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What does it do?

Rivaroxaban is used to treat and prevent clots in your blood. It reduces your risk of having a stroke and stops new clots in your legs or lungs.

How should you take it?

Take rivaroxaban regularly as directed. Take the tablets with food and a glass of water. If you are only taking 10mg once a day, you can take the tablets with or without food.

What if you forget a dose?

If you take rivaroxaban once a day:
Take the missed dose if you remember on the same day. If not, skip the dose and carry on as normal. Do not take two doses at the same time.

If you take rivaroxaban twice a day:
Take the missed dose as soon as possible. You can take two doses together at the same time. Carry on as normal the next day.

Can you take other medicines?

Some medicines available without a prescription may react with rivaroxaban including:

  • anti-inflammatories, such as diclofenac (e.g. Voltaren®), ibuprofen (e.g. Nurofen®), or aspirin (e.g. Disprin®, in doses used for pain relief). These can also be found in some cold and flu medicines (e.g. Nurofen Cold and Flu®).
  • low-dose aspirin (e.g. Cartia®)
  • fluconazole (e.g. Diflucan®)

Tell your pharmacist or doctor about all medicines or treatments that you may be taking, including vitamins, herbal products (e.g. St John's wort) or recreational drugs.

What side effects might you notice?

Side EffectsRecommended action

Easy/unusual bruising or bleeding

Coughing or vomiting of blood, vomit that looks like coffee grounds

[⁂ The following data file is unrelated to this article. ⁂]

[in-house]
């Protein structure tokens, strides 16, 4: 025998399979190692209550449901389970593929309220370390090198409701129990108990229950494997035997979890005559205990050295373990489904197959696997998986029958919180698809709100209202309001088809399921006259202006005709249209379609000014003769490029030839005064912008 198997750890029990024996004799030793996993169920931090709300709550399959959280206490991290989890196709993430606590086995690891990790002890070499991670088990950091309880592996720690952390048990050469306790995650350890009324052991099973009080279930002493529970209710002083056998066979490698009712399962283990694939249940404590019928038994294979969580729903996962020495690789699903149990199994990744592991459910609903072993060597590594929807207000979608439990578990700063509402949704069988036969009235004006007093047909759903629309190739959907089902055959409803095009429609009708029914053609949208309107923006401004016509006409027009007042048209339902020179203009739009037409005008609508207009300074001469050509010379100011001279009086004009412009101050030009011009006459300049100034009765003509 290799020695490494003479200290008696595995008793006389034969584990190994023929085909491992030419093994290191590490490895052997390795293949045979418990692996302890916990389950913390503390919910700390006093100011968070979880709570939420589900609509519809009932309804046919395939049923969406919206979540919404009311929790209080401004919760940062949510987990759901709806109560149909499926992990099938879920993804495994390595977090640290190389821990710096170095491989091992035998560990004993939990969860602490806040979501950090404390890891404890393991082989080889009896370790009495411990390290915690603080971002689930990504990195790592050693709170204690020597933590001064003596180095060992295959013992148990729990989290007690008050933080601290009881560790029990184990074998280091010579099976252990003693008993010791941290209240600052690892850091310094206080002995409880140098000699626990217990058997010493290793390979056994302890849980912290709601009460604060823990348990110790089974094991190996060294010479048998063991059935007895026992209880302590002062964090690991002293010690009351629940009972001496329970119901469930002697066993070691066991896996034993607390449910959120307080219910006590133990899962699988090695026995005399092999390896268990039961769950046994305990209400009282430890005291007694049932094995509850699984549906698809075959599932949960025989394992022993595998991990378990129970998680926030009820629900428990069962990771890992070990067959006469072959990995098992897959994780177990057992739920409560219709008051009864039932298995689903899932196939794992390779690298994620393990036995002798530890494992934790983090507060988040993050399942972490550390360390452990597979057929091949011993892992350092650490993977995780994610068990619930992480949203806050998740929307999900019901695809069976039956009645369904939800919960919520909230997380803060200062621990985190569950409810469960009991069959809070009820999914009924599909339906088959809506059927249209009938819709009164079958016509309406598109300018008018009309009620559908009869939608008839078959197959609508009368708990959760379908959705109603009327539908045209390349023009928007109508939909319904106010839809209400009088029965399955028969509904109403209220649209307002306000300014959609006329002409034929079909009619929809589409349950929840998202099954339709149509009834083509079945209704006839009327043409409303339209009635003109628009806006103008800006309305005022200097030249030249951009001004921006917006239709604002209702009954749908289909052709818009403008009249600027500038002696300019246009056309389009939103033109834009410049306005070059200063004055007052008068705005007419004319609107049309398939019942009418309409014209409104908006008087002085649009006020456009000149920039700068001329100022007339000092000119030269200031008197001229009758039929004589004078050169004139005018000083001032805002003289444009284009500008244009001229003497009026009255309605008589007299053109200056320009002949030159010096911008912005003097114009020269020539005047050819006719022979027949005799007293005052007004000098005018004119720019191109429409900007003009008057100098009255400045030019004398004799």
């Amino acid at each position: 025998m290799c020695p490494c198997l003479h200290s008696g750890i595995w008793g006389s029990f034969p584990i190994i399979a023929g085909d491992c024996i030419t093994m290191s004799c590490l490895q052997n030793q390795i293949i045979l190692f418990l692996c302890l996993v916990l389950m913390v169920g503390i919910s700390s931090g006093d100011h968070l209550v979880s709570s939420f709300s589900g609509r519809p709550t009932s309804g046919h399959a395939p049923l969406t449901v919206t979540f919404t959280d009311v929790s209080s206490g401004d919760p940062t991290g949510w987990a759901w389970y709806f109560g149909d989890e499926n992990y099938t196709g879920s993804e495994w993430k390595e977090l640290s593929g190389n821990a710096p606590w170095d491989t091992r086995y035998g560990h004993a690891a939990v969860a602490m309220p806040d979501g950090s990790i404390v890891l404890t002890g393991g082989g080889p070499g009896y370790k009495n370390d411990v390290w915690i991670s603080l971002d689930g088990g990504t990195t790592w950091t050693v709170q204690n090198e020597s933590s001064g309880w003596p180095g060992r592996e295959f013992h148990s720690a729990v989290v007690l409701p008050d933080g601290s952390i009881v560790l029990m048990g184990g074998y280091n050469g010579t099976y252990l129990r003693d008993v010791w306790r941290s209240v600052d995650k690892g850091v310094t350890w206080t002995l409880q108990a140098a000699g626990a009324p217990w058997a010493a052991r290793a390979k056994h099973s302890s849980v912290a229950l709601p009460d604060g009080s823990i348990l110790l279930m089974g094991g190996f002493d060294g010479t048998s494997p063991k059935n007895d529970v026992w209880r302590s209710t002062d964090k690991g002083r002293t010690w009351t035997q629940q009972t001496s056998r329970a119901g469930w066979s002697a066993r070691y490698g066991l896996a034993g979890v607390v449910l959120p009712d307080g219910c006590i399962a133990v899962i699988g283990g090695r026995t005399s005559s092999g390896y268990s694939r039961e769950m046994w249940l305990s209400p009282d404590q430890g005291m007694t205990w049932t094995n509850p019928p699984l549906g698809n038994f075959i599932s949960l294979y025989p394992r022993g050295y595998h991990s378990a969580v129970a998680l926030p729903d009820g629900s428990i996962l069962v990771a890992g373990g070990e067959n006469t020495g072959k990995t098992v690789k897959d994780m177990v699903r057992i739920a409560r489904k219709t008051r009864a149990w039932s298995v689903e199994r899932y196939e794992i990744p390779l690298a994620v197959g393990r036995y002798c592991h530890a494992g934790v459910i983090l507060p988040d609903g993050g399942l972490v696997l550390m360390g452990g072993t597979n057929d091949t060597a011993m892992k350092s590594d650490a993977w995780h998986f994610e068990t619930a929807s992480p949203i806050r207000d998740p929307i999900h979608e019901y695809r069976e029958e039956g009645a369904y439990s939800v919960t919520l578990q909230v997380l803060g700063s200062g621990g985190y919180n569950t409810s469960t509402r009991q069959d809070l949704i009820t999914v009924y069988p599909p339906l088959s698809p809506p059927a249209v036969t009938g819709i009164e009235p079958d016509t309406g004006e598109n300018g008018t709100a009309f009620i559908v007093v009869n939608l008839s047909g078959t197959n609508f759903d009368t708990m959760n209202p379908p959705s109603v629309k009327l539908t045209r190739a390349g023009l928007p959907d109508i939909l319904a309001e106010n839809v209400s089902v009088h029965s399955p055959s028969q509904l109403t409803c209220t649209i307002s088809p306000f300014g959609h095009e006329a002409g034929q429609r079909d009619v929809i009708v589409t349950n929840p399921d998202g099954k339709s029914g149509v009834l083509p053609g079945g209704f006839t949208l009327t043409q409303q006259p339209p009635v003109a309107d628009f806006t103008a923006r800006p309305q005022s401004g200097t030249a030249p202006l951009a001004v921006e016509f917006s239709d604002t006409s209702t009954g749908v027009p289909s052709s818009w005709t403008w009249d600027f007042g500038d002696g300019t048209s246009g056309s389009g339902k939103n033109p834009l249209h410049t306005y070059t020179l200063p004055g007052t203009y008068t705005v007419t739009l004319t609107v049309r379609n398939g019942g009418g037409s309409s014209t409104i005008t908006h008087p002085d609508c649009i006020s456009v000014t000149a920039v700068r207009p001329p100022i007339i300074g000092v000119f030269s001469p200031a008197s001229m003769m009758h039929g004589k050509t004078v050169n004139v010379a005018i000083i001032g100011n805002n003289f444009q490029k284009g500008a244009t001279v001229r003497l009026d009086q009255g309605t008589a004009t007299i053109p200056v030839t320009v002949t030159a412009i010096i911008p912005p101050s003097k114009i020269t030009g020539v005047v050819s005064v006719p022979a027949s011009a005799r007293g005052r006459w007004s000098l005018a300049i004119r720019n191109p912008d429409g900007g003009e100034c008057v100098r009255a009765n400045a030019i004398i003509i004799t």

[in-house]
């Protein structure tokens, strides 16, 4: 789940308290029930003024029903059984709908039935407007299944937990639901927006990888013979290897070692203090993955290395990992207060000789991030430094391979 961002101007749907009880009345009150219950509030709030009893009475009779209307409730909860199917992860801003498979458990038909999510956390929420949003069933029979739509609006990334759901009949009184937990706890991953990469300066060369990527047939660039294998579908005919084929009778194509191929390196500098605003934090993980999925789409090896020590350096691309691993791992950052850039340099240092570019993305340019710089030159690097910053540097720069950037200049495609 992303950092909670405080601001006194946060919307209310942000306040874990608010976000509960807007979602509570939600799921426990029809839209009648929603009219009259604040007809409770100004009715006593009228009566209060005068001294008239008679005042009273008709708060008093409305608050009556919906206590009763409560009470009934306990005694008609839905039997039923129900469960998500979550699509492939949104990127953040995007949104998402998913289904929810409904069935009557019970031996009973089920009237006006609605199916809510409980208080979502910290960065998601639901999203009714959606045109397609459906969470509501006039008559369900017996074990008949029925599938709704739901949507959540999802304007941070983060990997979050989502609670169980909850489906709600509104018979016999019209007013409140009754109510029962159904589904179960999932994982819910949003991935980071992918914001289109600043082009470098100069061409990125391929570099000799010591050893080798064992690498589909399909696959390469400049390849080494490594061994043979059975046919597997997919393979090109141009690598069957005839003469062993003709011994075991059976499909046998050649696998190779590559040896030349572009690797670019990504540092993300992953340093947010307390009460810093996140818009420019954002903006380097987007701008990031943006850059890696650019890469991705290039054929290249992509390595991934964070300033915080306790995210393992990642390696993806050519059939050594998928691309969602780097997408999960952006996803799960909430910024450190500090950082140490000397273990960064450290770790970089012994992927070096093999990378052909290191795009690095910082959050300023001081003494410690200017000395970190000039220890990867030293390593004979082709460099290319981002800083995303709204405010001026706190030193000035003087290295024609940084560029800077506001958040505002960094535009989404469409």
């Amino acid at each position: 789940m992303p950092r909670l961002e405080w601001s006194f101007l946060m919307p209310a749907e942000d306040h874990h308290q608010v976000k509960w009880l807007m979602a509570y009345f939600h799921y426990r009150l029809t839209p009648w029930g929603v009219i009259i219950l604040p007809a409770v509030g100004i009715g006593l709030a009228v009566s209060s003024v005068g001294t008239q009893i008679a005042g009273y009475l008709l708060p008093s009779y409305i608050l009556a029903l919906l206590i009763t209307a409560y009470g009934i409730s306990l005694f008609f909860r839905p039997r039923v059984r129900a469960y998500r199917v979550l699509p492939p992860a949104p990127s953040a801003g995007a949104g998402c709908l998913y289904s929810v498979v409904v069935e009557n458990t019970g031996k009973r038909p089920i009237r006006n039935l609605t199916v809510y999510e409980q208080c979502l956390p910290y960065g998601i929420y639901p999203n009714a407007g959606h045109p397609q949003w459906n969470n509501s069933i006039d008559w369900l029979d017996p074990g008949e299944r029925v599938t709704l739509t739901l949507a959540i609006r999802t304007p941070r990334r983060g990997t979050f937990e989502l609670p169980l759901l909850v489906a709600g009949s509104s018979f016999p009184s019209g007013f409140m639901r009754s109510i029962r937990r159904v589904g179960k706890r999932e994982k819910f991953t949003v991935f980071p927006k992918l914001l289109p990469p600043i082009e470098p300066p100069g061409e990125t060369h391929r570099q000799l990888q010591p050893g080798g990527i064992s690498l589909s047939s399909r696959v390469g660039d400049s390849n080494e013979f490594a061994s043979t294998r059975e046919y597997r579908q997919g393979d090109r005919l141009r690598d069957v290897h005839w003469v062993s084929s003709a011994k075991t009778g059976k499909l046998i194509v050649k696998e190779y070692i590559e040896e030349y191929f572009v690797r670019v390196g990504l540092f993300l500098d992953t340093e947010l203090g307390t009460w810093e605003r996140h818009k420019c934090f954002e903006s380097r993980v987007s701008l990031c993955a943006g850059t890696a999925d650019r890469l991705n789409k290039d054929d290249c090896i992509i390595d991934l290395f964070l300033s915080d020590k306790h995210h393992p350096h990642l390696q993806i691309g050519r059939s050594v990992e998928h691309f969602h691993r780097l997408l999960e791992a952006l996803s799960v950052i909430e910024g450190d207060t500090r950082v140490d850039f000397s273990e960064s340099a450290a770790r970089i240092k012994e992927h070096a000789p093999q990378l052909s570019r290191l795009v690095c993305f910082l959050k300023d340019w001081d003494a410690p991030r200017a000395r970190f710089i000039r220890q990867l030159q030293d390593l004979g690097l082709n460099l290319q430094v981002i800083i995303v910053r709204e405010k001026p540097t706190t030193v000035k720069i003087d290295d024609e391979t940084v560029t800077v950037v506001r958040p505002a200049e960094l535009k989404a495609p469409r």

Nose bleeds

Red or dark brown urine, red or black bowel motions

Headache, dizziness, changes in vision or speech, fainting

Tell your doctor immediately

Stomach pain

Tiredness, pale skin

Tell your doctor

If you notice any other effects, discuss them with your doctor or pharmacist.

Other information:

  • Tell your doctor if you have kidney, bleeding, liver or stomach problems.
  • Tell your doctor if you are pregnant, planning to become pregnant, or breastfeeding.
  • It is important to tell anyone who gives you medical or dental treatment (e.g. doctor, dentist, pharmacist or podiatrist) that you are taking rivaroxaban.

This leaflet contains important, but not all, information about this medicine.

Prepared by the PILs Committee at Christchurch Hospital, Canterbury District Health Board, New Zealand. June 2017

For more general information about this sheet and its contents, see: What does a My Medicines sheet cover?

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About My Medicines

My Medicines Patient Information Leaflets (PILs) contain important, but not all, information about the medicines they describe.

For more information about the sheets, see: What does a My Medicines sheet cover?

My Medicines is developed by a team at the Canterbury District Health Board. Our team is made up of doctors, pharmacists, and a non-medical person to help us keep to plain language. We also discuss our information with specialist health professionals or groups when needed